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Plot Summary

  • Howland is a trapper and is supremely happy with his wife, Jeanne, and son, Robert, in their cabin in the north. Blake, a trader, also married is traveling to the nearest trading post. Out with Robert for a sled ride, Jeanne runs her sled into a snow slide, and, but for the timely assistance of Blake, both would have been killed. Jeanne escapes unhurt, but Robert suffers injuries which necessitate an operation. While Howland takes the boy to the nearest doctor, Blake is left to look after Jeanne. In the lonely nights which follow, Blake wins her love and when Howland returns with his son, now recovered, he finds the cabin empty. Howland vows to be avenged on Blake. After some time, the latter tires of Jeanne and leaves her to return to his lawful wife. At home, he finds his three young sons in tears over their mother's death. Sorrowful now for his treatment of Jeanne, he returns to the cabin where he left her but finds that she has already gone. Twenty years later, Howland, now a lieutenant in the Northwest Mounted Police, tells his son, also a mounted man, of the sorrow which Blake caused him, and Robert joins his father in renewing a vow of vengeance if the scoundrel still lives. When Howland sees Blake by the side of a murdered man, an opportunity for revenge presents itself, and though he knows that Blake did not commit the crime, he succeeds in having him convicted. In escaping from his guards, Blake is fatally shot. In Blake's cabin, his three sons hear of their father's death and against the admonitions of David, the other two set out to repay Howland. After killing the latter and stunning Robert, they take to the trail to escape. Robert, with two other men, is detailed to track them. When the brothers separate to baffle their pursuers, Robert follows David, but is so spent when he finally catches up with him that he is helpless to capture him, and falls exhausted in the snow. David ministers to him, but when he recovers, through the other's efforts, Robert insists on a duel to square their account. Though reluctant to fight with one with whom he has no quarrel, David is unable to withdraw with honor. As they are preparing for the fight, a weak cry of distress is heard, and they both answer. Running in the direction from which it came, they find a gray haired woman, lost in the wilderness with her two daughters and dying from lack of nourishment. They unite for the protection of the trio and take them to the home of a nearby trapper, where, during the night, the dishonest trapper and his associates bind the two men and prepare to attack the women. Following their brother's trail, the other two Blake boys are just in time to chase the villainous band and rescue their victims. Then the brothers recognize Howland and bitterly denounce him for sending their father to his death. But Robert halts them by telling the story of how the elder Blake brought dishonor on his mother. After hearing the names of her rescuers, the old woman steps into the breach and tells Robert that she is Jeanne, his mother. After a touching reunion, she tells him of her aimless wanderings since she left his father and explains that the girls are not her daughters, but have been treated as such since the death of their mother. Both Robert and David did not remember their unfought duel, but the friendship which had sprung up between them, while they fought side by side for a woman's protection, prevents them from drawing guns on each other.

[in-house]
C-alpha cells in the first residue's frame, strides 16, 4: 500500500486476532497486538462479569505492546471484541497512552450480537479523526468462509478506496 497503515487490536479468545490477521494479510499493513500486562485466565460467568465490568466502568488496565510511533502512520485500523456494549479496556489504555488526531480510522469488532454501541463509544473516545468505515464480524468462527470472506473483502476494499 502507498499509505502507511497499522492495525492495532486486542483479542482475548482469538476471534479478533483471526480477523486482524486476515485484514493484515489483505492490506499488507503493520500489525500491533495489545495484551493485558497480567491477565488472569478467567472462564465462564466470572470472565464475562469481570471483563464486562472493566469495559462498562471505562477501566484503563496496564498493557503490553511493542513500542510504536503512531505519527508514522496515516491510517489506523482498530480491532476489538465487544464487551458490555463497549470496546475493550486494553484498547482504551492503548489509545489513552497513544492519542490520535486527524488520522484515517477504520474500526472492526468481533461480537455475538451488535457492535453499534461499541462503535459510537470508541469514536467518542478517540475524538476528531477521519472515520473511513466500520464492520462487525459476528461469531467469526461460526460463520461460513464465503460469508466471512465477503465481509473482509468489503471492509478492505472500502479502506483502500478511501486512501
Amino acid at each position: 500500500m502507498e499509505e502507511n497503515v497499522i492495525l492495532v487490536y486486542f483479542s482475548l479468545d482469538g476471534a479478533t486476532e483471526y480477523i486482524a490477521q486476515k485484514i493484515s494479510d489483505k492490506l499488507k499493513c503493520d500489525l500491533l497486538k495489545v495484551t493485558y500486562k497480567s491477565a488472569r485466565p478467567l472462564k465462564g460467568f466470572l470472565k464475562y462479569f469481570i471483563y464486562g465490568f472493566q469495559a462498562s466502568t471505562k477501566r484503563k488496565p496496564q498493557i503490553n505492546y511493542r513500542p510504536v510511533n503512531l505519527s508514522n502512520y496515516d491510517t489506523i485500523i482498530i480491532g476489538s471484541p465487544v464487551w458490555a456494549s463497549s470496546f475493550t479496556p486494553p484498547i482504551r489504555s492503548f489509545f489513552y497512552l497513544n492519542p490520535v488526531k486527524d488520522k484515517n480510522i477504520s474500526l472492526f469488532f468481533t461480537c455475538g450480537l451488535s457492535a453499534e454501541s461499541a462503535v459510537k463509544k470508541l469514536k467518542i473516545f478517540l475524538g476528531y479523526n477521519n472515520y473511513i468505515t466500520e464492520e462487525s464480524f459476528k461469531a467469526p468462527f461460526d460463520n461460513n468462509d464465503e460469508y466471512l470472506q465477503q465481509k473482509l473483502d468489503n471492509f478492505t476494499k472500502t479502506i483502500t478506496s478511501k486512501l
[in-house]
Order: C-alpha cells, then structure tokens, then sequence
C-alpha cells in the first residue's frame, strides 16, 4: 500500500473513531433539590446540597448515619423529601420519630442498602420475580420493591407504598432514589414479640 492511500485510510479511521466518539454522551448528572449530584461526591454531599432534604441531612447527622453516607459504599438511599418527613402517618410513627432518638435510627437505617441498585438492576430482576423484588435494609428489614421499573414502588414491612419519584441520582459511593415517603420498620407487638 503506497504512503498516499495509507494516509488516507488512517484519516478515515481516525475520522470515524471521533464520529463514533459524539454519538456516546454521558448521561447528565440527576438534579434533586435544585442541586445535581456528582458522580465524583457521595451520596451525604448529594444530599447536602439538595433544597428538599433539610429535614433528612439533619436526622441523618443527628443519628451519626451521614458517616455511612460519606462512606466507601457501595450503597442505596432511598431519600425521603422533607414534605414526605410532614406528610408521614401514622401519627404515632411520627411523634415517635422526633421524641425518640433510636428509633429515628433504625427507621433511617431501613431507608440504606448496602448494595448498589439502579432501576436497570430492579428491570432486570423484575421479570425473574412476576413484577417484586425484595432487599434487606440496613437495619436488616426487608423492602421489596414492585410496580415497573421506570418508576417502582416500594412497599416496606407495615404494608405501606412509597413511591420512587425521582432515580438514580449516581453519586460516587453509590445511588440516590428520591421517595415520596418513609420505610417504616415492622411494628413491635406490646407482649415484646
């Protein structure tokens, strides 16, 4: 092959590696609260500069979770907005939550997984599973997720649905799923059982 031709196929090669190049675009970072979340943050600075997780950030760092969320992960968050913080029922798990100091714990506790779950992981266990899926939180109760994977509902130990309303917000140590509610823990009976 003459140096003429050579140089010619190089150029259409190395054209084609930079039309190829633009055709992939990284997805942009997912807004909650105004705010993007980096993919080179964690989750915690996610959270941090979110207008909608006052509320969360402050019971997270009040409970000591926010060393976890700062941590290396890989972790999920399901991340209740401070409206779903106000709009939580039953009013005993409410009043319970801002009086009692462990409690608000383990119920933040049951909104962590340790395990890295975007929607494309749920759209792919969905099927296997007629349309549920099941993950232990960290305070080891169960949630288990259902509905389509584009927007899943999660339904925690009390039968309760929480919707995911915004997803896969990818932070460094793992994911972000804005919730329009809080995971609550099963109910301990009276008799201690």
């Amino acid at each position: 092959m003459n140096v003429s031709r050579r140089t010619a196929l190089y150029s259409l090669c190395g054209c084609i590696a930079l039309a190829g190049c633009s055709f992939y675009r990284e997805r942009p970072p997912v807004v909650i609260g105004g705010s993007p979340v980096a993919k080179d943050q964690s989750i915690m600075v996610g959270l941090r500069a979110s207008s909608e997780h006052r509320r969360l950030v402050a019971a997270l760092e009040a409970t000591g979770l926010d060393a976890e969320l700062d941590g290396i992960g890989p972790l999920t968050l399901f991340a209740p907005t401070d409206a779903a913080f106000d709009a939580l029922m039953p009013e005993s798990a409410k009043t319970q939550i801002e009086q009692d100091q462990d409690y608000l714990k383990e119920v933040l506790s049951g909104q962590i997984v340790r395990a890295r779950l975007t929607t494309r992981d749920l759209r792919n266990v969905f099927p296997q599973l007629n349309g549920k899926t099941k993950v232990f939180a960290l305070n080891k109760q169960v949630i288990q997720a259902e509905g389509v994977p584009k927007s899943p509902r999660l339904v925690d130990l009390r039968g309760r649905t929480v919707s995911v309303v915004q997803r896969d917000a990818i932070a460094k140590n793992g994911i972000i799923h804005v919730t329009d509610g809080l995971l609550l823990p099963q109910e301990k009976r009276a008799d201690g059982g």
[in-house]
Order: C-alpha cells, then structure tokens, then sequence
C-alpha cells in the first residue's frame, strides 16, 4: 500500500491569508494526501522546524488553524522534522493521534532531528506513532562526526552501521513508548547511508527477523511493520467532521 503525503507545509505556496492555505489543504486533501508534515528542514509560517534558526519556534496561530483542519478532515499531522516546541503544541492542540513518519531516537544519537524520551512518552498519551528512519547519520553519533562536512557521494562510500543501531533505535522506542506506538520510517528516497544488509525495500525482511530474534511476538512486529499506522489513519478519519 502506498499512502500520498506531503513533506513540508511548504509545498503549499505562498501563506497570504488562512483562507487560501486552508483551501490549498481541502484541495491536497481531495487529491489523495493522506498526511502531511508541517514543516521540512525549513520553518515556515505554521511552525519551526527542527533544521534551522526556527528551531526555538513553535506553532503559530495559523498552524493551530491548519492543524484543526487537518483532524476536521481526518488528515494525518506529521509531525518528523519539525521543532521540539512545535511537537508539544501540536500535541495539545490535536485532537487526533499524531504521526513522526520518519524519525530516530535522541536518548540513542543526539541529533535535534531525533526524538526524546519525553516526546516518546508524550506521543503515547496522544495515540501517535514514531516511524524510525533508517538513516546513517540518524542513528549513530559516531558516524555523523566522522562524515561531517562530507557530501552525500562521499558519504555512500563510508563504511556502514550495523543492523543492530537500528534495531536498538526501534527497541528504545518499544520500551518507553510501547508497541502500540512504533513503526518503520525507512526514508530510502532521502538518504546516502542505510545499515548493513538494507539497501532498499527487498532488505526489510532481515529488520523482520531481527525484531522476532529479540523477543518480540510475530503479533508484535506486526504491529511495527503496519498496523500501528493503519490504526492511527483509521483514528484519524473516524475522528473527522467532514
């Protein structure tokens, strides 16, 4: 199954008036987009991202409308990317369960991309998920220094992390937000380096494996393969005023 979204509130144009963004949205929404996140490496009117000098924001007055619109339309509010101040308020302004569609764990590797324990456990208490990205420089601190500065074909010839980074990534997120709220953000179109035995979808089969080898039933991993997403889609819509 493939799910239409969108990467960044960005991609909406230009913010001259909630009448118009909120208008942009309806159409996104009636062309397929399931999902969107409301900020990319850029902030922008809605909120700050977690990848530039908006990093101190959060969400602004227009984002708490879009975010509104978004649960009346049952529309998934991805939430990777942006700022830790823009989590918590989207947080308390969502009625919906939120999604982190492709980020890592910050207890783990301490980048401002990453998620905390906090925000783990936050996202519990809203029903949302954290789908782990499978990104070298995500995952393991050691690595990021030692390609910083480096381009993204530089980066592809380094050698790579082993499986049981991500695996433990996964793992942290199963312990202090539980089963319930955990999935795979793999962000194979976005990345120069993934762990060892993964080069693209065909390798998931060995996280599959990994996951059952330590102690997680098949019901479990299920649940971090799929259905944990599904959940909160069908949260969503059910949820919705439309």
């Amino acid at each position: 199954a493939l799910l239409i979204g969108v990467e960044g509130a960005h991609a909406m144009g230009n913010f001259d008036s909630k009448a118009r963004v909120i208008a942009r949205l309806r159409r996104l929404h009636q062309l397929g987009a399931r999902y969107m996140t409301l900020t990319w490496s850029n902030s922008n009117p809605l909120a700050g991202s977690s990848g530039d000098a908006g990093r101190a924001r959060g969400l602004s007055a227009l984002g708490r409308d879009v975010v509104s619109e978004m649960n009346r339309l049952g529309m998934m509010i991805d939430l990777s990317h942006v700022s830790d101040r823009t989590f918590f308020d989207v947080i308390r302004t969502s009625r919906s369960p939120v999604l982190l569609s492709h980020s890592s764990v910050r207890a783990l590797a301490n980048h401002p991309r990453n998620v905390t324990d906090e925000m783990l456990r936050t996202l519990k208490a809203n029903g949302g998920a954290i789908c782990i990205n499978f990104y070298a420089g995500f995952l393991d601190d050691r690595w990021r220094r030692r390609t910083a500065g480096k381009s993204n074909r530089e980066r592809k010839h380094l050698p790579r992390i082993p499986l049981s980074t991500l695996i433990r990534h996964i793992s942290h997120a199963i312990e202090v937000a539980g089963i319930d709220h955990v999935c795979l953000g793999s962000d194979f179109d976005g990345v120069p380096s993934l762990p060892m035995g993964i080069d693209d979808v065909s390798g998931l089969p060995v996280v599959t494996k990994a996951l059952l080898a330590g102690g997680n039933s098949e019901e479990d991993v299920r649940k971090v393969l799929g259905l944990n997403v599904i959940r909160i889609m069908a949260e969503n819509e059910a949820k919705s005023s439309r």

- Written by Moving Picture World synopsis

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